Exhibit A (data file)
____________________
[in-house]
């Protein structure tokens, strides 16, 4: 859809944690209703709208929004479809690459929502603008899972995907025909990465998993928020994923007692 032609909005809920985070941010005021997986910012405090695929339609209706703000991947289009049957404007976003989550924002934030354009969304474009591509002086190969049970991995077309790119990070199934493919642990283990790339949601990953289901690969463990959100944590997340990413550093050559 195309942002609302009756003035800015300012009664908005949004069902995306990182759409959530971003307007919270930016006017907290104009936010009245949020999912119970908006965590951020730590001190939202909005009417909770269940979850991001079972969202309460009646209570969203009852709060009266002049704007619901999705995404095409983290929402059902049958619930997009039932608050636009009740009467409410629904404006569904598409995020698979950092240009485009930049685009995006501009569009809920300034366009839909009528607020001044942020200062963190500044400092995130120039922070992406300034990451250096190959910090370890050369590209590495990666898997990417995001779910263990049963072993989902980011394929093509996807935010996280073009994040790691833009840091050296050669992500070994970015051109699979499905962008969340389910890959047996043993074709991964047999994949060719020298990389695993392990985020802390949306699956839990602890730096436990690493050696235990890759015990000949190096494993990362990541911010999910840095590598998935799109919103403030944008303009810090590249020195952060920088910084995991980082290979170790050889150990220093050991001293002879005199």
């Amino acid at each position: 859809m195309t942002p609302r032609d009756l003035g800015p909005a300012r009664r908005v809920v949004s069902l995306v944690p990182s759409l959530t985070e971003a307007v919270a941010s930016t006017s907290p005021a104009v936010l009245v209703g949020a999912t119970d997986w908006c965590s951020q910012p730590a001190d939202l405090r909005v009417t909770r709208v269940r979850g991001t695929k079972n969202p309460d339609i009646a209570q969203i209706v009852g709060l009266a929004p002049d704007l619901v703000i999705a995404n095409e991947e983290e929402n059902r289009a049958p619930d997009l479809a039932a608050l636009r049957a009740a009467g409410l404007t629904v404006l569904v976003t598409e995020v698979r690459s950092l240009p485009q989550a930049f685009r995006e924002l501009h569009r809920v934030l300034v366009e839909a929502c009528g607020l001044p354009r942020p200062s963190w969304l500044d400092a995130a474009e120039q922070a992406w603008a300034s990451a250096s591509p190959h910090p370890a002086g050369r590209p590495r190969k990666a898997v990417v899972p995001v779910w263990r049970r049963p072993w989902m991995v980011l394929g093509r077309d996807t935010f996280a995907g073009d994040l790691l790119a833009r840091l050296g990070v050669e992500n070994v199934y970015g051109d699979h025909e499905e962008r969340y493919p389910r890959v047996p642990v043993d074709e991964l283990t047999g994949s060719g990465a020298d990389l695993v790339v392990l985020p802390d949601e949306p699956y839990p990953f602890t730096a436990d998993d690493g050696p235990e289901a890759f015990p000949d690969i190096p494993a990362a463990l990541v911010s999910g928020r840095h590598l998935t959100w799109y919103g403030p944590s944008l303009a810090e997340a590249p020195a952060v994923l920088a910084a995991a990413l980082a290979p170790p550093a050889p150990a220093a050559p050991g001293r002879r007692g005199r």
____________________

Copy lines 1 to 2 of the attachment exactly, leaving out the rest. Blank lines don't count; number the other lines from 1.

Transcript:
[in-house]
């Protein structure tokens, strides 16, 4: 859809944690209703709208929004479809690459929502603008899972995907025909990465998993928020994923007692 032609909005809920985070941010005021997986910012405090695929339609209706703000991947289009049957404007976003989550924002934030354009969304474009591509002086190969049970991995077309790119990070199934493919642990283990790339949601990953289901690969463990959100944590997340990413550093050559 195309942002609302009756003035800015300012009664908005949004069902995306990182759409959530971003307007919270930016006017907290104009936010009245949020999912119970908006965590951020730590001190939202909005009417909770269940979850991001079972969202309460009646209570969203009852709060009266002049704007619901999705995404095409983290929402059902049958619930997009039932608050636009009740009467409410629904404006569904598409995020698979950092240009485009930049685009995006501009569009809920300034366009839909009528607020001044942020200062963190500044400092995130120039922070992406300034990451250096190959910090370890050369590209590495990666898997990417995001779910263990049963072993989902980011394929093509996807935010996280073009994040790691833009840091050296050669992500070994970015051109699979499905962008969340389910890959047996043993074709991964047999994949060719020298990389695993392990985020802390949306699956839990602890730096436990690493050696235990890759015990000949190096494993990362990541911010999910840095590598998935799109919103403030944008303009810090590249020195952060920088910084995991980082290979170790050889150990220093050991001293002879005199």